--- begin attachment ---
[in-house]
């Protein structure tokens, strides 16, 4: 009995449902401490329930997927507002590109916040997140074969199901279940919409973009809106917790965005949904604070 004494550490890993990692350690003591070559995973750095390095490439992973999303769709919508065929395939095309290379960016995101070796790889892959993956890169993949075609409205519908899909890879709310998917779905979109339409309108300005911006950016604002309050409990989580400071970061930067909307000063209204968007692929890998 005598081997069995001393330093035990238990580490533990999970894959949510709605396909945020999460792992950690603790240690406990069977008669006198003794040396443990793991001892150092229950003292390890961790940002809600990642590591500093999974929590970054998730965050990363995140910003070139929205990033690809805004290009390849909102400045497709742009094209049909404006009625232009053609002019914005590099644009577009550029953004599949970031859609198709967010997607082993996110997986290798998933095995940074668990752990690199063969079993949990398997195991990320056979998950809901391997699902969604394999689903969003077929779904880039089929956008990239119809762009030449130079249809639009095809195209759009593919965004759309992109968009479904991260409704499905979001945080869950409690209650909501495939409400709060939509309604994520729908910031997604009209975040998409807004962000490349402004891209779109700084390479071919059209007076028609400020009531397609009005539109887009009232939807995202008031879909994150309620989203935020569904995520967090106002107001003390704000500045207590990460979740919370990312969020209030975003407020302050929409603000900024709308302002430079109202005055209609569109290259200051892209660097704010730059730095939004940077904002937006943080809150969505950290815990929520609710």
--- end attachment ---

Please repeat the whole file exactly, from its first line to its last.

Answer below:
[in-house]
């Protein structure tokens, strides 16, 4: 009995449902401490329930997927507002590109916040997140074969199901279940919409973009809106917790965005949904604070 004494550490890993990692350690003591070559995973750095390095490439992973999303769709919508065929395939095309290379960016995101070796790889892959993956890169993949075609409205519908899909890879709310998917779905979109339409309108300005911006950016604002309050409990989580400071970061930067909307000063209204968007692929890998 005598081997069995001393330093035990238990580490533990999970894959949510709605396909945020999460792992950690603790240690406990069977008669006198003794040396443990793991001892150092229950003292390890961790940002809600990642590591500093999974929590970054998730965050990363995140910003070139929205990033690809805004290009390849909102400045497709742009094209049909404006009625232009053609002019914005590099644009577009550029953004599949970031859609198709967010997607082993996110997986290798998933095995940074668990752990690199063969079993949990398997195991990320056979998950809901391997699902969604394999689903969003077929779904880039089929956008990239119809762009030449130079249809639009095809195209759009593919965004759309992109968009479904991260409704499905979001945080869950409690209650909501495939409400709060939509309604994520729908910031997604009209975040998409807004962000490349402004891209779109700084390479071919059209007076028609400020009531397609009005539109887009009232939807995202008031879909994150309620989203935020569904995520967090106002107001003390704000500045207590990460979740919370990312969020209030975003407020302050929409603000900024709308302002430079109202005055209609569109290259200051892209660097704010730059730095939004940077904002937006943080809150969505950290815990929520609710």